NSW to double exports with mining key to success


Port of Gladstone

The New South Wales Government has released its latest Trade Statement outlining how it will double export revenue by 2031 through numerous growth industries including metals for renewable energy.

Australian Bureau of Statistics (ABS) figures from 2019-20 showed New South Wales exports were led by coal which brought in $16 million for the financial year.

This figure marked a 4.3 per cent five-year annualised growth rate.

At the same time, minerals exports contributed 20-25 per cent of the state’s export value and this is expected to continue growing as its Trade Statement indicates growth in renewable energy moving forward.

New South Wales Minerals Council chief executive officer Stephen Galilee said a range of mined resources would underpin the growth expected of state exports.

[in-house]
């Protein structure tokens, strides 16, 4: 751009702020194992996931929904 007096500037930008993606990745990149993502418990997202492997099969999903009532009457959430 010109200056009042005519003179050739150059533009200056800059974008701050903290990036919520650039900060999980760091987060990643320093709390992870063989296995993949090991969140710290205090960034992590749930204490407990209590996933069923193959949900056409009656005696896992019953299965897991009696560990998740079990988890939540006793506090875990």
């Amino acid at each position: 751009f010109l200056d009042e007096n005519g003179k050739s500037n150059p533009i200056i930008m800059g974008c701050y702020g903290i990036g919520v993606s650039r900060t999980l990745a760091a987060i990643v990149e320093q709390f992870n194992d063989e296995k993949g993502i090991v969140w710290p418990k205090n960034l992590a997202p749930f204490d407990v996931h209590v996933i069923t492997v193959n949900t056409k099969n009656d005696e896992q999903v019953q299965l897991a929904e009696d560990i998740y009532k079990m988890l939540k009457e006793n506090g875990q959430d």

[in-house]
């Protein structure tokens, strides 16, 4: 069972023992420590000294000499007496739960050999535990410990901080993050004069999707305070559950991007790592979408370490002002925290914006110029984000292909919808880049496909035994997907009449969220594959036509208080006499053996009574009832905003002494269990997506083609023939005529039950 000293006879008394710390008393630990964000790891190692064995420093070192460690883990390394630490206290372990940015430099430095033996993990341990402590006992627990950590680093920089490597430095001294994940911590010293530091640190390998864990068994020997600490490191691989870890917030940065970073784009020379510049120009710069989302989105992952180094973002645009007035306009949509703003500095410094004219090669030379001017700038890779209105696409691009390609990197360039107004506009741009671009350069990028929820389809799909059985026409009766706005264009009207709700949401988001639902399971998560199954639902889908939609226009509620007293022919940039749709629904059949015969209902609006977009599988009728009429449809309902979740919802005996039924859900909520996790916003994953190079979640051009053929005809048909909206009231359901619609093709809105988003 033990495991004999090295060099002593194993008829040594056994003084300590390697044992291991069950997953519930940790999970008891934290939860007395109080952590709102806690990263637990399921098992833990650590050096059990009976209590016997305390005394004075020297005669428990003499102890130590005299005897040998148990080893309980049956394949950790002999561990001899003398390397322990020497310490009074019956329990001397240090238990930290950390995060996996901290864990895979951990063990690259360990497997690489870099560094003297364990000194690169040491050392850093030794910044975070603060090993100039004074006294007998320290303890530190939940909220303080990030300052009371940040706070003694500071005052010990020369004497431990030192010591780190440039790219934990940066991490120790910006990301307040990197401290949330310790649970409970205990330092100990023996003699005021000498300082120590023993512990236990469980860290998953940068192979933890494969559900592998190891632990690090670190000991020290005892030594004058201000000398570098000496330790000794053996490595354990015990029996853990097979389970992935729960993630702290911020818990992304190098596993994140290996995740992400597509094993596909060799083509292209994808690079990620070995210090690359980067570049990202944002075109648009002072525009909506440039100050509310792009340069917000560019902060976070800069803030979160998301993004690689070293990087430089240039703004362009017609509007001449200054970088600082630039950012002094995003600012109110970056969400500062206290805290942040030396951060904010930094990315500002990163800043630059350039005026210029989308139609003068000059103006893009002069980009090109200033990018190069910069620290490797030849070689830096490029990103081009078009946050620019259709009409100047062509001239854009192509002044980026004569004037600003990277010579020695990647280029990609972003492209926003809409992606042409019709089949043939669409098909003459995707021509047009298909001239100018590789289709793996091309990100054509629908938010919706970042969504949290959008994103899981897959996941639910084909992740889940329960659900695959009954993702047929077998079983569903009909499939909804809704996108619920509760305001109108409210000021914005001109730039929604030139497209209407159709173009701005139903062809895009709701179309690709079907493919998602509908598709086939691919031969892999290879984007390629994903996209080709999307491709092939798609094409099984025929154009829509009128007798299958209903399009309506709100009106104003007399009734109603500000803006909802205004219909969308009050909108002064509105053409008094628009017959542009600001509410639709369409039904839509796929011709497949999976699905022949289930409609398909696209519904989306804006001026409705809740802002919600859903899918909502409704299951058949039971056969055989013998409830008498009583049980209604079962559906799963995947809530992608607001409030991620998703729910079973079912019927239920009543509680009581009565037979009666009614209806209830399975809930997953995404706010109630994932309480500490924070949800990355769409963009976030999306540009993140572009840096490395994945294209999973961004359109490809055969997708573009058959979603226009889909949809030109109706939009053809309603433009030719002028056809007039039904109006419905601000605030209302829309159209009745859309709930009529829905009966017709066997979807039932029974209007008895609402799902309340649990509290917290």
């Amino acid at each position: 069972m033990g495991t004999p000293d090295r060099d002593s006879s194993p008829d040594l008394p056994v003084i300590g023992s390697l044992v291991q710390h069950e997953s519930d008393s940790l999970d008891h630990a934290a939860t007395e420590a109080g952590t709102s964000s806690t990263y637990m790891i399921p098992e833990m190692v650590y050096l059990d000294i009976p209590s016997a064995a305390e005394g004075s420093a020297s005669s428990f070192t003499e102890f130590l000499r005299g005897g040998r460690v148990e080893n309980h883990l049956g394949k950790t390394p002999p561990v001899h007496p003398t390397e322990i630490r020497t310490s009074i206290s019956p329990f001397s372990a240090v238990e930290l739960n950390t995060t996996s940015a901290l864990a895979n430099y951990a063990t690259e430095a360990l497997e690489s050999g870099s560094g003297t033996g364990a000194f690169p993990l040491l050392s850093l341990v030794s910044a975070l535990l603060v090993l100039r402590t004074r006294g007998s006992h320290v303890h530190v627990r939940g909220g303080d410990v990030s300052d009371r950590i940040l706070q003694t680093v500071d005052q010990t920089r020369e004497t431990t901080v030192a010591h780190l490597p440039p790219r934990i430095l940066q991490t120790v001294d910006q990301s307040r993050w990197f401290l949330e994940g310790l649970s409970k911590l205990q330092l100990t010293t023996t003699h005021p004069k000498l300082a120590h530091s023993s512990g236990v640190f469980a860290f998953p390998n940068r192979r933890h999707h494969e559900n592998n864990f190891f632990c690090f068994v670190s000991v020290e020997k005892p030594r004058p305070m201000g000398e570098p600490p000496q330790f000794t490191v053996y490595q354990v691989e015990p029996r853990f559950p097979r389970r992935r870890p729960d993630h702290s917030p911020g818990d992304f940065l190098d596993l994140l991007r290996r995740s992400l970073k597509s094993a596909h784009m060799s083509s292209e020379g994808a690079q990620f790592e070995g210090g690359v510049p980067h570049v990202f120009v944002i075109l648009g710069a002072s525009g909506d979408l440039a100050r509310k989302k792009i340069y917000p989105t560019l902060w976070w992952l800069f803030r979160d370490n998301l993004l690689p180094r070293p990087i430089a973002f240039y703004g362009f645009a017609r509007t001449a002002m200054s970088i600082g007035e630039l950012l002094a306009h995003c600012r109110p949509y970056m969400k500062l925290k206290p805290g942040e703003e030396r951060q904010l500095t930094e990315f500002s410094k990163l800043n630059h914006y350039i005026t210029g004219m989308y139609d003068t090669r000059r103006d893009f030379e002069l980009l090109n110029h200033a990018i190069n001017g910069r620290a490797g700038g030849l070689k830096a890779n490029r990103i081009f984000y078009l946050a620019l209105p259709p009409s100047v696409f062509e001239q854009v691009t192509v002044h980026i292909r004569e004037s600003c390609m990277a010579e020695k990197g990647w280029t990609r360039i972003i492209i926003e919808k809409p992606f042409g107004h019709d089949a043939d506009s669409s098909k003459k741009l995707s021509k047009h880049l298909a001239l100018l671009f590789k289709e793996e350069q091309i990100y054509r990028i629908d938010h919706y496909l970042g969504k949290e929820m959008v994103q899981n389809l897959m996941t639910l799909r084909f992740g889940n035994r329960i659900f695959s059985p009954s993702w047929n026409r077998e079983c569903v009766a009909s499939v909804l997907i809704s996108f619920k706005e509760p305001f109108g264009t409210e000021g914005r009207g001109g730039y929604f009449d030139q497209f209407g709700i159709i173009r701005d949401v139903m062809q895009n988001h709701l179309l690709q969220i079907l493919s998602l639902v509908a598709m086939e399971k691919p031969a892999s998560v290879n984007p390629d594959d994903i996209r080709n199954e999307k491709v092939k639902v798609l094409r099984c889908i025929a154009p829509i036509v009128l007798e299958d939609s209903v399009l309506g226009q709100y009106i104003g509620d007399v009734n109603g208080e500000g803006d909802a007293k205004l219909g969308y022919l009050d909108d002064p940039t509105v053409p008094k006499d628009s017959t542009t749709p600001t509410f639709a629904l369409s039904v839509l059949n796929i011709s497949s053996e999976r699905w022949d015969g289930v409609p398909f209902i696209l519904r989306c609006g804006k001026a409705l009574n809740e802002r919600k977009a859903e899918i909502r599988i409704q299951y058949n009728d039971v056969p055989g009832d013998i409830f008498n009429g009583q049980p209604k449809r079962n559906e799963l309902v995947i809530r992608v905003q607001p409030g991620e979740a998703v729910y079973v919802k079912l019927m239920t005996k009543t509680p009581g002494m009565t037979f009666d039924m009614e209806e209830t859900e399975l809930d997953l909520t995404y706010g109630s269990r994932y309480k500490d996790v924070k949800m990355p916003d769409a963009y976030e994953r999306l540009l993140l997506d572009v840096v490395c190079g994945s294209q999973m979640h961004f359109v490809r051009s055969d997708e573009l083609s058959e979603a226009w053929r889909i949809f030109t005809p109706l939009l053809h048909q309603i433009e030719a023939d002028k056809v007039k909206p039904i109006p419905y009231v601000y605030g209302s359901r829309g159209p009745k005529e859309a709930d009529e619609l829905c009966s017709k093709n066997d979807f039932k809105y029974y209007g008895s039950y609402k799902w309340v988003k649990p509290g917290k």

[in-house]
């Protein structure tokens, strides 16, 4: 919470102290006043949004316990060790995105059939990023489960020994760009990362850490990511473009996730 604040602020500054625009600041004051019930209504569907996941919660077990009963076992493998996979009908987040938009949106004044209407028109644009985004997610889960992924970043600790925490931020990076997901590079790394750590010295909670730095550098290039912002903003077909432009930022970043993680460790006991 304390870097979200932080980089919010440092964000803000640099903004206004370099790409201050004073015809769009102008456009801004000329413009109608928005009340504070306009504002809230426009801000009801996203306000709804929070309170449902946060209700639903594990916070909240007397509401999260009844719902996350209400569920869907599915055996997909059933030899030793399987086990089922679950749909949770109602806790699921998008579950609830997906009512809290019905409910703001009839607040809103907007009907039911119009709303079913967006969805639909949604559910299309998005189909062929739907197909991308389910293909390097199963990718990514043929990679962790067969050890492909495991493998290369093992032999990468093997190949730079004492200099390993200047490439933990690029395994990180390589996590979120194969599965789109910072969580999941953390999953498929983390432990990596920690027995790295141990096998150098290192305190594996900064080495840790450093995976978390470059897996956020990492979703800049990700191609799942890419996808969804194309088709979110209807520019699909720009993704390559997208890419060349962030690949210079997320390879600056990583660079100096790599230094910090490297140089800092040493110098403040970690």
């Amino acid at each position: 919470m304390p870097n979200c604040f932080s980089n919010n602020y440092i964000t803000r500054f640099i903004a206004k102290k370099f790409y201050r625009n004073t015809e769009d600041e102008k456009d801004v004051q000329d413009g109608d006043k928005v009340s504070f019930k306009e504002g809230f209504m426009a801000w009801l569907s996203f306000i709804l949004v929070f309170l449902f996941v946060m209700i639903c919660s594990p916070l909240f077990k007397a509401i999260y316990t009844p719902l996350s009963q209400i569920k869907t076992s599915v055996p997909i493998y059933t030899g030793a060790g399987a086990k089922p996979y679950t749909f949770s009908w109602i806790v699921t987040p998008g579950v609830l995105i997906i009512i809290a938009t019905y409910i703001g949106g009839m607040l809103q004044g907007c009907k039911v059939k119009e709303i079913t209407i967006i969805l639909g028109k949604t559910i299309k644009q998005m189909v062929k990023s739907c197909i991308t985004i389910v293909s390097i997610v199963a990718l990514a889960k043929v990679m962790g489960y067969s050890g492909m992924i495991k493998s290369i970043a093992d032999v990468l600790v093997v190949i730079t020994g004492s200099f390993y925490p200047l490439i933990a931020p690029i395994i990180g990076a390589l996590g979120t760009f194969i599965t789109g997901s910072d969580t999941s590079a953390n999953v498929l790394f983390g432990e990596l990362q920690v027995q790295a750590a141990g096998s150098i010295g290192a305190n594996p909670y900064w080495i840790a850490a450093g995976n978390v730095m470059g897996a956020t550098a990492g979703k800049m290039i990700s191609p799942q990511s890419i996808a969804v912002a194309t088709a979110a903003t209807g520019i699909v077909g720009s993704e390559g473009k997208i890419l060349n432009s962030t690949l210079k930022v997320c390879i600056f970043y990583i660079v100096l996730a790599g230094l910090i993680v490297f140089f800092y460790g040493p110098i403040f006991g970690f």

“Demand continues to be strong for our high-quality coal, and for gold, copper and a range of other minerals driven by their role in the manufacture of many products, including electronics like laptops, tablets, phones and renewable energy technology,” Galilee said.

“Exploration spending is at record highs, and there’s a strong pipeline of potential new projects across commodities, with the potential to bring billions in investment and thousands of jobs to NSW.”

The Trade Statement outlined four ways to achieve $200 billion in expert revenue by 2030, including increasing exports by small and medium-sized enterprise (SMEs), and facilitating a broader range of goods and services for a wider range of international markets.

Resources and energy, including renewables, was one of the Statement’s 10 priority sectors for export from New South Wales.

“Significantly, plans to expand renewable energy in NSW could allow the mining, mineral processing and manufacturing sectors to increase competitiveness by reducing their carbon footprint and energy costs,” the Statement read.

Exports currently account for 15 per cent of the state’s economy and the Trade Statement predicts this will improve to 18 per cent – $130 billion – by 2024.

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